Dentsu, with dozens of subsidiaries across the world and thousands of employees, said the contract would be handled by Dentsu Sports Asia, based in Singapore.

“In its role as sponsorship management consultant, Dentsu Sports Asia will work with the Dentsu Asia branch in Myanmar [Burma] and other Dentsu Group companies under the Dentsu Asia umbrella to offer integrated advertising communications proposals related to the 27th SEA Games to existing global, regional and local clients as well as to attract new clients,” the Tokyo statement said.

“Together they will contribute to business expansion as well as build corporate and product brand strength for clients in Myanmar and other countries in the Asean [Association of Southeast Asian Nations] region.”

The Games will be held from Dec.11-22 and involve participation by the 10 countries of Asean plus tiny Timor Leste. Sporting events are scheduled for Naypyidaw, Mandalay and Rangoon, but concern has been expressed in some quarters about the adequacy of sporting facilities and athletes’ accommodation.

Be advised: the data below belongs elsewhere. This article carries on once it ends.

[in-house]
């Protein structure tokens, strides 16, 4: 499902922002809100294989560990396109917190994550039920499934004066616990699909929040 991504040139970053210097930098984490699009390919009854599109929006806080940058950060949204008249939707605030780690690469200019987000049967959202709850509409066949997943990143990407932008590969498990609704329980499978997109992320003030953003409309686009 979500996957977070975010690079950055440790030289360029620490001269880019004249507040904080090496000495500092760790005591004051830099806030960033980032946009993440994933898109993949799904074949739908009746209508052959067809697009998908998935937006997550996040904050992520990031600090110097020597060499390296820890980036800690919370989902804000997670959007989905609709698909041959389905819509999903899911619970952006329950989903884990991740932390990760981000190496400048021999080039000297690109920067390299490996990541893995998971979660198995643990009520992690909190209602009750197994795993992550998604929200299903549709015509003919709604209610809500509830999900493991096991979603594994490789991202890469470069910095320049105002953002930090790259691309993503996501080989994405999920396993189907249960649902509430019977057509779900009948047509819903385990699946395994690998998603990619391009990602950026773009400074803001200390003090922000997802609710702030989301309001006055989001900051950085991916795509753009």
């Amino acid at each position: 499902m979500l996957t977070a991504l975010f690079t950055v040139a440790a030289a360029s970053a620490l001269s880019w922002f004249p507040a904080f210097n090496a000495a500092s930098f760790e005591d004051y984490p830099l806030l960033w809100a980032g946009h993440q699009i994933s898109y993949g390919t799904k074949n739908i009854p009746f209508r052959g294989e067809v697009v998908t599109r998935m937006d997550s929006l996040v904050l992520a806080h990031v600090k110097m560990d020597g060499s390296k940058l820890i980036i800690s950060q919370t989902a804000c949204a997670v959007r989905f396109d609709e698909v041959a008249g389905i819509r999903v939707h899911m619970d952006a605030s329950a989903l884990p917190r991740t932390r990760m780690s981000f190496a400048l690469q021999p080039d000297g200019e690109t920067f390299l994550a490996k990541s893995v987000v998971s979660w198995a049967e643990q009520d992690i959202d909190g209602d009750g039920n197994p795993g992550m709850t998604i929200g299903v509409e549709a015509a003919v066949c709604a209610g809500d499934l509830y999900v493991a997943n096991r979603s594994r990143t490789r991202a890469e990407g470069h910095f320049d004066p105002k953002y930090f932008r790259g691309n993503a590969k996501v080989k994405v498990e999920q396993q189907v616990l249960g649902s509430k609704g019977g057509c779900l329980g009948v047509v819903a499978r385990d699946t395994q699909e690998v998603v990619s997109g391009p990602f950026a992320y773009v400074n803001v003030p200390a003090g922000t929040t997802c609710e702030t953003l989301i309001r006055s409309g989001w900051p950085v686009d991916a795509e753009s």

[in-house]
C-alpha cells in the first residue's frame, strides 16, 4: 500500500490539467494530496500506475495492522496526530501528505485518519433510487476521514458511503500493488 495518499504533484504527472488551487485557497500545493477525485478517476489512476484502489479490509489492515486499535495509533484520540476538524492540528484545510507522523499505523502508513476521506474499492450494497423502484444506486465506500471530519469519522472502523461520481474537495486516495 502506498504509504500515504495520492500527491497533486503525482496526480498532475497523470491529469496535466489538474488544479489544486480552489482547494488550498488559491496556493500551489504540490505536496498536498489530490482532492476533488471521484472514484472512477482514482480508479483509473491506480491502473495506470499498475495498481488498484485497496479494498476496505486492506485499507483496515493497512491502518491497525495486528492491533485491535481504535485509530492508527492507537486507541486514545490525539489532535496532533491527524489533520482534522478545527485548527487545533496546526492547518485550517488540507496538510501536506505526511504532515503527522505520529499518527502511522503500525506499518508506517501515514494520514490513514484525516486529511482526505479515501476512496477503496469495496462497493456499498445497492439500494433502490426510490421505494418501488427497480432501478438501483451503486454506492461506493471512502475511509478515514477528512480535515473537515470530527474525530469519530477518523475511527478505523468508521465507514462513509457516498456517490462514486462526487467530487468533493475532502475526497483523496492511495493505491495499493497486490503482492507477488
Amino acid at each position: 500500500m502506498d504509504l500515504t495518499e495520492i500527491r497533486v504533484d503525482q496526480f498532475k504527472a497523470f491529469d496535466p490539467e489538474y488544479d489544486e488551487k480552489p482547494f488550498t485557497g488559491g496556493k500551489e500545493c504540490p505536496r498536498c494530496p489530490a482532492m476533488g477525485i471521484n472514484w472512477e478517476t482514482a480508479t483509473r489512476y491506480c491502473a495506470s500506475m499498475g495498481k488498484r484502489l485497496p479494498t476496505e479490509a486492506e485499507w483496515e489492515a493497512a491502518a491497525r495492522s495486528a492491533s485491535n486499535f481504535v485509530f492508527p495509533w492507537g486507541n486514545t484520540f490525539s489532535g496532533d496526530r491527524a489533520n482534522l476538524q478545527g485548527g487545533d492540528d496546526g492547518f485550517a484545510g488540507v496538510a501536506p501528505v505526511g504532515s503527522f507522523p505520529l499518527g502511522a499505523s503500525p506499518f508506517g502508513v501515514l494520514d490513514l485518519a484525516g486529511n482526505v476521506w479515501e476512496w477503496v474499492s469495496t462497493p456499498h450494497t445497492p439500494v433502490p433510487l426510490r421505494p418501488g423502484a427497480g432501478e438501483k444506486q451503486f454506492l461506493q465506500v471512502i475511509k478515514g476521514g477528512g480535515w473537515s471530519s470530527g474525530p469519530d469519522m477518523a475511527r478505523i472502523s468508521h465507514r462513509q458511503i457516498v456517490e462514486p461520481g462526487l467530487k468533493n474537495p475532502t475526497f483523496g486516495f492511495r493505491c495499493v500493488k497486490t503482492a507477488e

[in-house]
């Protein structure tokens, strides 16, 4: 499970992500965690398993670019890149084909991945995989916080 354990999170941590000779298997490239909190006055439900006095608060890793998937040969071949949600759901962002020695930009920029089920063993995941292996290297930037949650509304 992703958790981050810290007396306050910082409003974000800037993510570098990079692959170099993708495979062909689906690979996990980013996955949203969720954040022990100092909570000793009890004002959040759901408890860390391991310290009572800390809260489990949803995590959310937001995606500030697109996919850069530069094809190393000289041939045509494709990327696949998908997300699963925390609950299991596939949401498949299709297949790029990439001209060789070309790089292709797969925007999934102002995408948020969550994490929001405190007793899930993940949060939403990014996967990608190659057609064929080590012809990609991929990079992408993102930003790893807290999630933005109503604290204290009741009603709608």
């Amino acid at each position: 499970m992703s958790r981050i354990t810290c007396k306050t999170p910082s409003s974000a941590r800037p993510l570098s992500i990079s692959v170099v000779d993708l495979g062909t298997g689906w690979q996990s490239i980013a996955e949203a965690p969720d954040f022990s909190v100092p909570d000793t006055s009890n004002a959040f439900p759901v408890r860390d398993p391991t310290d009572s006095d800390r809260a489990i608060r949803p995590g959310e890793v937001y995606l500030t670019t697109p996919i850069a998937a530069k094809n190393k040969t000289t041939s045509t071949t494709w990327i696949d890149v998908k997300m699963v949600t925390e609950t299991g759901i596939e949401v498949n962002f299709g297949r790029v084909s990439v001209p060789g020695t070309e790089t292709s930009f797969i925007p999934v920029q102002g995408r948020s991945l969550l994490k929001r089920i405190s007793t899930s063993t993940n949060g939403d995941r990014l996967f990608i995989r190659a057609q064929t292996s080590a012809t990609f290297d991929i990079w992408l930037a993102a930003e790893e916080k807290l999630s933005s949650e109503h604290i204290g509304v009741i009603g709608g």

Thai State Firm Bids for Dawei Telecommunications Ticket

The state-owned Communications Authority of Thailand is bidding to win a contract to install a fiber optic cable system for Burma’s southeast coast centered on Dawei.

The authority, also known as CAT Telecom, said such a system would provide broadband quality Internet communications for the planned special economic zone around Dawei.

A feasibility study showed CAT would need to invest the equivalent of US $41 million to construct a cable, mostly undersea, for 800 kilometers from Dawei down the coast to its base station in Satun, southern Thailand, executive Surapon Sanguansilp was quoted by the Bangkok Post as saying.

It was not made clear why such a long cable route was necessary when Bangkok is less than half the distance from Dawei.

A number of foreign firms are bidding for telecommunications rights in Burma although most are focused on the busier Rangoon-Mandalay corridor.

The multibillion dollar Dawei project—contracted to another Thai company, Italian-Thai Development, and backed by the Bangkok government—is stalled due to a lack of big investor support.